It’s hard to say if I ever been to a more captivating place than Morocco. I was in the country only 6 days, but I feel as though I played witness to so many spectacular scenes – both cultural and natural – that I will certainly be riding this wave of post-Morocco wonder for a year to come (at least).
My time in Morocco was split down the middle; 3 days spent exploring the crazy, colourful capital city of Marrakech (which deserves, and will receive, a blog post in its own right) and 3 days travelling around to see some of the most spectacular parts of the country, including the breath-taking Sahara. Literally... I was short of breath when I first glimpsed it.
There are plenty of companies that offer sightseeing trips around the country every day of the year, most of which can be booked online. We opted for a 3-day/2-night tour offered by Rouge Hostels. Setting us back just €85 each, it included all breakfasts and dinners. Seeing the country on a time limit means a lot of hours spent sitting in a van, but this is simply a necessity here; Morocco has a lot of land to cover! Allow me to assure any of you thinking about doing one of these brief tours though, the van/bus travel is worth every moment, for the sights you will see and the roads you will drive are such as you have never experienced before.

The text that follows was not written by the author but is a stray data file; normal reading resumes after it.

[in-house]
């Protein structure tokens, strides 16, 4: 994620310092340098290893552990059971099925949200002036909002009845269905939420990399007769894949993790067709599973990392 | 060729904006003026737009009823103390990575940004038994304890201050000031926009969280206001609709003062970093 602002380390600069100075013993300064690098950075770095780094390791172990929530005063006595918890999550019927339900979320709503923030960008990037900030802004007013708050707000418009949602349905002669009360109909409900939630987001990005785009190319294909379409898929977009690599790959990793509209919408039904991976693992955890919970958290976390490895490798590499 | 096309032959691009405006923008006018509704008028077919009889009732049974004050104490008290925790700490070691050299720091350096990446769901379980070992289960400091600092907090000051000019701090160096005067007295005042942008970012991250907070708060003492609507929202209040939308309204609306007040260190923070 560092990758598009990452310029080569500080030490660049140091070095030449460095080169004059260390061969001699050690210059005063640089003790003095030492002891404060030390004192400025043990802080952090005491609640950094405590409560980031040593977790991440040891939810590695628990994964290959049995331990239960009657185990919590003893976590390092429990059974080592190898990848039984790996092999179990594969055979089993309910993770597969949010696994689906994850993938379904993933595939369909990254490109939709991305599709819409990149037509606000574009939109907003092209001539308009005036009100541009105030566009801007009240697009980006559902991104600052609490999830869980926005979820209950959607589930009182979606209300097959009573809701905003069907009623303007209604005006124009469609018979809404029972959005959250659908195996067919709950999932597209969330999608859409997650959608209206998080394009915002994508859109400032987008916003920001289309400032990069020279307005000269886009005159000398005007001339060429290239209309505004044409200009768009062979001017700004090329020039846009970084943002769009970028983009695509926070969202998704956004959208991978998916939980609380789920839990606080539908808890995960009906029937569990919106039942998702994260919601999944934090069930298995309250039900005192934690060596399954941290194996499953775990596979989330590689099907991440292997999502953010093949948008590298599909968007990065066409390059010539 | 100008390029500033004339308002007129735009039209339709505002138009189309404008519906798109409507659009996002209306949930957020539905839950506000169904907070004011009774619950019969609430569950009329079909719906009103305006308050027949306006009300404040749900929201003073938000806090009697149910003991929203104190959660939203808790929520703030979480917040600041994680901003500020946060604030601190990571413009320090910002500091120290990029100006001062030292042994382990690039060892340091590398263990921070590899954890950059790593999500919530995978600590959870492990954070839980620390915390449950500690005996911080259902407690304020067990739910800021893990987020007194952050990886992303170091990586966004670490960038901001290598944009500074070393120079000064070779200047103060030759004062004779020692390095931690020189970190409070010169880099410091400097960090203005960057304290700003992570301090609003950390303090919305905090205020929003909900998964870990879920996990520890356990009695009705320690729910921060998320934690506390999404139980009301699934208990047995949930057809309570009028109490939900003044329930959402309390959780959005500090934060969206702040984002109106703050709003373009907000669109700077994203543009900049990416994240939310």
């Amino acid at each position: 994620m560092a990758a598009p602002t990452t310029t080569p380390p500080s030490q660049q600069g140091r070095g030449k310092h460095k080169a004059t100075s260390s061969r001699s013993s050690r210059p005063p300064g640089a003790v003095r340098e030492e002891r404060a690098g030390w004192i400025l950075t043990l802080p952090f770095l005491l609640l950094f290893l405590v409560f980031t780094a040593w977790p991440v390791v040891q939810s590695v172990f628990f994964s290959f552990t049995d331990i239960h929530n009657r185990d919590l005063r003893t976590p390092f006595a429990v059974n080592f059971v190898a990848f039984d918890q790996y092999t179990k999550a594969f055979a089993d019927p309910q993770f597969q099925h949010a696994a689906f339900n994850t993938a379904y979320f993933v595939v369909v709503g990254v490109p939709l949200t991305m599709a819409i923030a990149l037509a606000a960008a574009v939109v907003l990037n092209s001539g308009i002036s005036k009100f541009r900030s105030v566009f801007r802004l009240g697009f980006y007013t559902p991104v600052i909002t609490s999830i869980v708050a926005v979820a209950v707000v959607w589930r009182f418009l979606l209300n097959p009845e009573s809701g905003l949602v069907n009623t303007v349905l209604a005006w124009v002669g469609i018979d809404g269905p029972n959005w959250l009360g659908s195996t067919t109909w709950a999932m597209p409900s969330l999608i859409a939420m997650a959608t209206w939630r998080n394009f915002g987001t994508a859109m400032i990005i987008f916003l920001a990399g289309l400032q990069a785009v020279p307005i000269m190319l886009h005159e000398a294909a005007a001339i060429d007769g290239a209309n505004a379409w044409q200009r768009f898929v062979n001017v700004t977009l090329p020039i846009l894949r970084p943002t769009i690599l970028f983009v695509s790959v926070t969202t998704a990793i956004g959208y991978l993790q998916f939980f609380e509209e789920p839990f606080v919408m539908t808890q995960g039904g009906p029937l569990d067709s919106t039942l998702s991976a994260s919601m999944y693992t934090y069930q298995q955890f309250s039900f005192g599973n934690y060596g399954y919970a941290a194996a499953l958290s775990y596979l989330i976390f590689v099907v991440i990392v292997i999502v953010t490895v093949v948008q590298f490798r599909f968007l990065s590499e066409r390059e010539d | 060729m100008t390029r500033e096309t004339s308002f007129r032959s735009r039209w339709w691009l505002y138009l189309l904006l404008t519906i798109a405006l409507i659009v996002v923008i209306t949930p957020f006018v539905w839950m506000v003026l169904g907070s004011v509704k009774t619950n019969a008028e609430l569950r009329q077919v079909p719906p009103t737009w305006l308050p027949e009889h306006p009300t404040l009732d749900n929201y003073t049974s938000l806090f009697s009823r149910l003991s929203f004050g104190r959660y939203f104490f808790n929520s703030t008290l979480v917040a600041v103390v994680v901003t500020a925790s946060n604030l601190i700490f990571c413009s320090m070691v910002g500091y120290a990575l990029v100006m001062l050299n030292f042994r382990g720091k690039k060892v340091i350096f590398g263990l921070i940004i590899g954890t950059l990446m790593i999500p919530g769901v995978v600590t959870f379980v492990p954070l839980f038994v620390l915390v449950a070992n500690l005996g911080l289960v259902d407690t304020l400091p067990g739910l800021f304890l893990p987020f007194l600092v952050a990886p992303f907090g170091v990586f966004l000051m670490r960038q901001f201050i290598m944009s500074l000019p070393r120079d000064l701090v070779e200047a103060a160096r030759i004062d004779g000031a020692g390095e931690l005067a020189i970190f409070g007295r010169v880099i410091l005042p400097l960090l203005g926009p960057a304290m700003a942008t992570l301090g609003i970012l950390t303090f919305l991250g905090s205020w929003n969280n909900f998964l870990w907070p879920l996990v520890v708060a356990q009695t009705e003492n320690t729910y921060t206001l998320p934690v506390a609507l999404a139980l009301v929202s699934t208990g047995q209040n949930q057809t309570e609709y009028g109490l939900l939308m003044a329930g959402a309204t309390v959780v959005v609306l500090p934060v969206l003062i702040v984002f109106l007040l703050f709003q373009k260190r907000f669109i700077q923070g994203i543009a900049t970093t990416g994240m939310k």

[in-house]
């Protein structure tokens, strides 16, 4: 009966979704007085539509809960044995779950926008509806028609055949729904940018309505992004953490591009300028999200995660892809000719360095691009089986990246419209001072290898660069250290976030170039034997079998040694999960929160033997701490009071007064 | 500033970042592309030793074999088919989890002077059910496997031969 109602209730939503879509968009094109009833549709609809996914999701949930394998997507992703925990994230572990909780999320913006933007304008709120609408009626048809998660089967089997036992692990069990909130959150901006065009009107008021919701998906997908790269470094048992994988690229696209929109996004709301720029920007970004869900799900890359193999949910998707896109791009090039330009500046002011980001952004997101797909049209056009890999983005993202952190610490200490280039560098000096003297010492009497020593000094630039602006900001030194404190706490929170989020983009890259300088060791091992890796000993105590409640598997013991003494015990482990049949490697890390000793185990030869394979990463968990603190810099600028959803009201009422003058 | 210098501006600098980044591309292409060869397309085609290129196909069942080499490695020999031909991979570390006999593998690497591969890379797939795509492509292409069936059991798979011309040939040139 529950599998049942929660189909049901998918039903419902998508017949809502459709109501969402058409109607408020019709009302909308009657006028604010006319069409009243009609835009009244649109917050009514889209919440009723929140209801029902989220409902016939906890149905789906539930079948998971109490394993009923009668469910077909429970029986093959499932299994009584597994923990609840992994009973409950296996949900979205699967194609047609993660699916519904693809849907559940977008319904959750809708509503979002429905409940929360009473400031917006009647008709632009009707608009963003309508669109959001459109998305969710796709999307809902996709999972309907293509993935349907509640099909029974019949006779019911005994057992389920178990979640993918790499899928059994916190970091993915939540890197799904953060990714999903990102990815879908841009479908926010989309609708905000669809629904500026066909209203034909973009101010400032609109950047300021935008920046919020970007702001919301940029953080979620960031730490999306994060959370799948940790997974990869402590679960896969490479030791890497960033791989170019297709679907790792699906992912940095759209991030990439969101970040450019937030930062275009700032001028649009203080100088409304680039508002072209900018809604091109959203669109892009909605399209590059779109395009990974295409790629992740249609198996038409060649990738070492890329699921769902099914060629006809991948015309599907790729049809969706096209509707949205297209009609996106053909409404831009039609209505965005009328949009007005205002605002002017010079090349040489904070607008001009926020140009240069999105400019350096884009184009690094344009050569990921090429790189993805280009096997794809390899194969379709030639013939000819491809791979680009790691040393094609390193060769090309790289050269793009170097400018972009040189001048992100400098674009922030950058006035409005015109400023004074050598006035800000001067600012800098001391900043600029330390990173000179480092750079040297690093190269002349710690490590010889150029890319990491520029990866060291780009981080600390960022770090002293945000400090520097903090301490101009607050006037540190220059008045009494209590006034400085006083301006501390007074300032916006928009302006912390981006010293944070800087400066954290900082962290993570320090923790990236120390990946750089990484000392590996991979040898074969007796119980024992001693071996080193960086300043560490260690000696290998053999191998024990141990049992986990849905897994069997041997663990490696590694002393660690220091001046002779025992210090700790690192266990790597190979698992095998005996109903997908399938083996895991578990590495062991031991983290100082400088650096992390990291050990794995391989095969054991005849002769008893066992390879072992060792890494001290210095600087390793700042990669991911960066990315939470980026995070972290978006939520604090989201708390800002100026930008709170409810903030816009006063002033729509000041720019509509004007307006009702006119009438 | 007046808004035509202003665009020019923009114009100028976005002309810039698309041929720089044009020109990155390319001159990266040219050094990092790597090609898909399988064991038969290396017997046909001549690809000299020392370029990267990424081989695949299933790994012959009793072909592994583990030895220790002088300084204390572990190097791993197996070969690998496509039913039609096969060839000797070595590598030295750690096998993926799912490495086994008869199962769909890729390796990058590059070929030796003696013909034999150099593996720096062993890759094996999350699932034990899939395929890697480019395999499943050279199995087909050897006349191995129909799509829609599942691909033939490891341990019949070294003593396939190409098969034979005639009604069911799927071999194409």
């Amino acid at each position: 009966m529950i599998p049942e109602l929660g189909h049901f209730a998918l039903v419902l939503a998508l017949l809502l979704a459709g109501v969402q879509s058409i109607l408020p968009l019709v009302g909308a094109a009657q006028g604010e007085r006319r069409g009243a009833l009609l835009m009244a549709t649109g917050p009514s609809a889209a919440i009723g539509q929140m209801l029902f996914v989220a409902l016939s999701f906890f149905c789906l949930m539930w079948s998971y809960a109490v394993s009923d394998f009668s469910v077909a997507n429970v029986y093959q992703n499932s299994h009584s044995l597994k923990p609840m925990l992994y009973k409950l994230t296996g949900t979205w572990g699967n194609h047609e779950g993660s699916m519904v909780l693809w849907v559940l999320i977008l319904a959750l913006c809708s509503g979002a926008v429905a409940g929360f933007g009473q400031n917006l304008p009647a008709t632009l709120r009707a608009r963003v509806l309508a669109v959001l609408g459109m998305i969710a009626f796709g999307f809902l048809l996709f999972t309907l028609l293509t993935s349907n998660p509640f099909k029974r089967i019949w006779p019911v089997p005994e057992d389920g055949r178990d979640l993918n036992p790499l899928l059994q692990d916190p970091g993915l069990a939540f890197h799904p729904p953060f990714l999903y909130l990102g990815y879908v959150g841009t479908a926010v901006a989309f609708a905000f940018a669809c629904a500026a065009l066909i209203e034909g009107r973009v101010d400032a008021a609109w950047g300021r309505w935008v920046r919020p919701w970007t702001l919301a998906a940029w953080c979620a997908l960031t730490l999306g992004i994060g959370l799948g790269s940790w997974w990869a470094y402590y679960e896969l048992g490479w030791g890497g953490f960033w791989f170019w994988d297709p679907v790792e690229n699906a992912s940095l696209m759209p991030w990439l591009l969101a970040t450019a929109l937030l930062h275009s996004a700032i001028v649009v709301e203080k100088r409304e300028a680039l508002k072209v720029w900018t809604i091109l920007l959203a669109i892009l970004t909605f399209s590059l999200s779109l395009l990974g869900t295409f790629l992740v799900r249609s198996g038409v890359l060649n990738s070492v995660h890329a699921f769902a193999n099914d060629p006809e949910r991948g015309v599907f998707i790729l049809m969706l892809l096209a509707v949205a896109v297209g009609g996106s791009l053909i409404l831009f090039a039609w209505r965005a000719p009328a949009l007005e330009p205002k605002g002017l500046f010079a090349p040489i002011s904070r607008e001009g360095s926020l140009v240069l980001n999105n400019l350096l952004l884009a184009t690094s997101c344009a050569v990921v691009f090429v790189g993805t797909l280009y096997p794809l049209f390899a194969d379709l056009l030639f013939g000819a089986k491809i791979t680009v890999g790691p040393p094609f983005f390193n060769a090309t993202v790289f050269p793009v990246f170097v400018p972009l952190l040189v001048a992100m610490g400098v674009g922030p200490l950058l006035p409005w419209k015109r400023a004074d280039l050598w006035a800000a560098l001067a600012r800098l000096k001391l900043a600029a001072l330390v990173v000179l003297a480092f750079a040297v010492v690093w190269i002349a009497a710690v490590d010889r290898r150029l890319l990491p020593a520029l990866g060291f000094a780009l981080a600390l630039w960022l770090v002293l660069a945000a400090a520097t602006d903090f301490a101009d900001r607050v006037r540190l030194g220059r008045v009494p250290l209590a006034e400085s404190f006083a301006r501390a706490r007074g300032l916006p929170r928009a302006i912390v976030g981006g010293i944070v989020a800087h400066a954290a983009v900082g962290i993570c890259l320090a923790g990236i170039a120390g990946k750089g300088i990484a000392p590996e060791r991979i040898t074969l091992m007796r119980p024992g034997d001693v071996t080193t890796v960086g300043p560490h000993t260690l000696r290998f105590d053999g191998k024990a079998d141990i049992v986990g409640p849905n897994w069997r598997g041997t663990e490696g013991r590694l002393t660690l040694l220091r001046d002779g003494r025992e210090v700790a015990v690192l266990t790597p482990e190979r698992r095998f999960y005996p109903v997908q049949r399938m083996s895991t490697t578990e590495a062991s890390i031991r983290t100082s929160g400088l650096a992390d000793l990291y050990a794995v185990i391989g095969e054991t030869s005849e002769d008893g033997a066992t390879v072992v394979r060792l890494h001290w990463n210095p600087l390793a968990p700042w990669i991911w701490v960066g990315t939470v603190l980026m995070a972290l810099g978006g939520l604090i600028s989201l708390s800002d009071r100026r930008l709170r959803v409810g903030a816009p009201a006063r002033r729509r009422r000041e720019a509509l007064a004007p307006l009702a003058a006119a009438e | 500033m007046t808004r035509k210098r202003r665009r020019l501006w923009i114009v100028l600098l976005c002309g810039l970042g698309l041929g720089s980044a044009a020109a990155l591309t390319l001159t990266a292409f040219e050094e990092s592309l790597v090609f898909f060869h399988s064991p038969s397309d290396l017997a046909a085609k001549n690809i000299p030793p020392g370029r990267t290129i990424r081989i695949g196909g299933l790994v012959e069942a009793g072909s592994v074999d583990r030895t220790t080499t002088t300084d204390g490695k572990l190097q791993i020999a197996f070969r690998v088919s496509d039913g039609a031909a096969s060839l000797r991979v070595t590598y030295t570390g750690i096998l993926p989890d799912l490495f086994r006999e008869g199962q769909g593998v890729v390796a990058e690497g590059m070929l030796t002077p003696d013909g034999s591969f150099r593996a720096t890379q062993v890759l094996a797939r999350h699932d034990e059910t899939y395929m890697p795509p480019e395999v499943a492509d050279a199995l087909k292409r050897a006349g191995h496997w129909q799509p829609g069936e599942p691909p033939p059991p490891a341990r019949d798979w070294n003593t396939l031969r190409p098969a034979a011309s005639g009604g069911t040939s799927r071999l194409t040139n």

Here are the highlights from our excursion, and spots I can’t recommend highly enough. In a word? Magical.
THE ATLAS MOUNTAINS / TICHKA PASS
Shortly after leaving the city limits, we found ourselves climbing into the Atlas Mountains, taking the road which leads over the Tichka Pass at an altitude of 2,260 metres. Even coming from New Zealand where our mountain scenery is some of the best in the world, the vistas up here took my breath away. The scenery was certainly lusher than I had expected to see in this notoriously dry North African nation – green hills and dense blue atmosphere stretched as far as the eye could see.
It was amazing to watch the landscape gradually change from green to brown to red as we moved further inland, entering into ever drier climates. Best of all, these mountains are full of Berber villages, belonging to the Berber people who have occupied this part of the world for millennia. The endless square-shaped dirt houses were at times the only reminder in the surrounding scenery that I was in Africa at all!
This UNESCO World Heritage site is an ancient, pre-Islam citadel in the foothills of the Atlas Mountains, and like something out of a dream. The village was once a popular trading stop for travellers between the Sahara and Marrakech, and is now an even more popular photo stop for tourists to Morocco. It used to have a largely Jewish population, and a synagogue remains within the ancient city, but the last Jewish family left in the 1960s, and Islam is now the only locally practised denomination. The New Town is located on the opposite side of the river from the Old Town you see in my pictures, where there remain only 4 families who reside here permanently. Until 2010, there was no bridge connecting the two, and crossing was dependent on weather and water levels, meaning families in the old town sometimes had to wait it out until the river was low enough to cross with donkey and cart.